We are ready to reveal the big winners for the first ever SAFN Anthropology Day Photo contest.
Before I make the big announcement, I want to point out the criteria we used to evaluate the submissions. These were:
- the ethnographic nature of the pictures, overall.
- the contribution of the photo(s) as insight into foodways.
- the extent to which the photos help us see the work and lives of people in food.
- the overall composition, originality, etc.
We assembled a committee of SAFN members whose collective wisdom and experience using and viewing photos would enable us to overcome the inherent subjectivity of these criteria. I am deeply grateful to the committee members, who not only viewed the pictures but, in many cases, submitted excellent aesthetic and anthropological evaluations of them. The reviewing committee was made up of Jennifer Jo Thompson, Scott Alves Barton, Ryan Adams, Jesse Dart, Wendy Yared, and me.
Consensus was elusive. The winners all received the most votes, but there were photos favored by at least one of our judges among nearly all the submissions. This reflects, I think, the quality of the photos. It is also why we have so many winners.
The overall winner of the 2021 SAFN Anthropology Day Photo Contest is Carol Hayman, whose pictures, taken in 2017 and 2018, show us various markets in Guatemala. Committee members remarked on the beauty of the colors and compositions, the interaction of people with each other and with food. The first one below was called “a classic” by one judge. All evoke the movement and life of markets.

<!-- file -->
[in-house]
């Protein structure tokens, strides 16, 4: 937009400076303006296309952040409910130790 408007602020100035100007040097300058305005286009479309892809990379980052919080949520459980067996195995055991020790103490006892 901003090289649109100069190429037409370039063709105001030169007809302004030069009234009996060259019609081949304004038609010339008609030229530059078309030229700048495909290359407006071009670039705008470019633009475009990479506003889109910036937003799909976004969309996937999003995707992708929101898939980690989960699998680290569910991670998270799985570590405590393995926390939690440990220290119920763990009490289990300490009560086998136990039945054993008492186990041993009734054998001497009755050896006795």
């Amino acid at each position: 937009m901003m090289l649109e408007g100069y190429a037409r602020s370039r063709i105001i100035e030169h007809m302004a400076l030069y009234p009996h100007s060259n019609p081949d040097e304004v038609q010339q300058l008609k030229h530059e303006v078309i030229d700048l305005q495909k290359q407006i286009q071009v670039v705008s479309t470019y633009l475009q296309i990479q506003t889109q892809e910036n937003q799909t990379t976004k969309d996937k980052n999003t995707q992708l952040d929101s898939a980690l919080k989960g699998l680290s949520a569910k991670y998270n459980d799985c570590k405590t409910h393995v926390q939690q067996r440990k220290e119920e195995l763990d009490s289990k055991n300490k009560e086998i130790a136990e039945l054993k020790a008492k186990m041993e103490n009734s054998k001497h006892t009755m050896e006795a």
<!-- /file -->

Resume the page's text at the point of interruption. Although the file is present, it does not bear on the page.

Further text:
Ashley Thuthao Keng Dam came in second, with pictures from fieldwork in Cambodia. They wrote that the pictures are part of a series “entitled ‘A montage of the meshings of medicines and mealtimes in Siem Reap, Cambodia’ which include portraits and scenes of traditional Khmer-food medicines and their sellers that I took during my PhD fieldwork from February 2020 to July 2020 as a research fellow for the Center for Khmer Studies.” We have included a selection here. Some judges were particularly enthusiastic about the “triptych of traditional medicinal wines for maternity and men’s vitality,” which just calls out for deeper explanation.
Amanda Hilton’s photos from Sicily attracted quite a lot of praise, putting her in third place. She submitted 4 photos, not as a series, but as individual pictures. Nevertheless, they each have enough distinctive merit to be included here. Her saffron photo (see below) was a favorite as a composition.
Finally, there were at least three photos that attracted enough praise to merit runner-up status. Suman Chakrabarty submitted a series of pictures related to a research project on food security “among the Rabha tribal community living in the northern part of West Bengal state in India under forest fringe conditions.” We have included one of those here, which was praised for composition, color, and ethnographic content. Keiko Kanno sent photos from fieldwork in Mongolia, including the photo below of an intriguing rack of sweets in a store in Ulaanbaatar. Finally, David Sutton provided us with a picture from his work in Greece, with someone handling a knife in a way that seems inadvisable, but that captures something very distinctive about food culture.
I am very grateful to all of the participants in this year’s competition. I would encourage the winners and, frankly, even those we have not mentioned here, to consider writing for the blog, perhaps in a way that further explains what is in your pictures. Let’s do this again next year! Celebrate anthropology!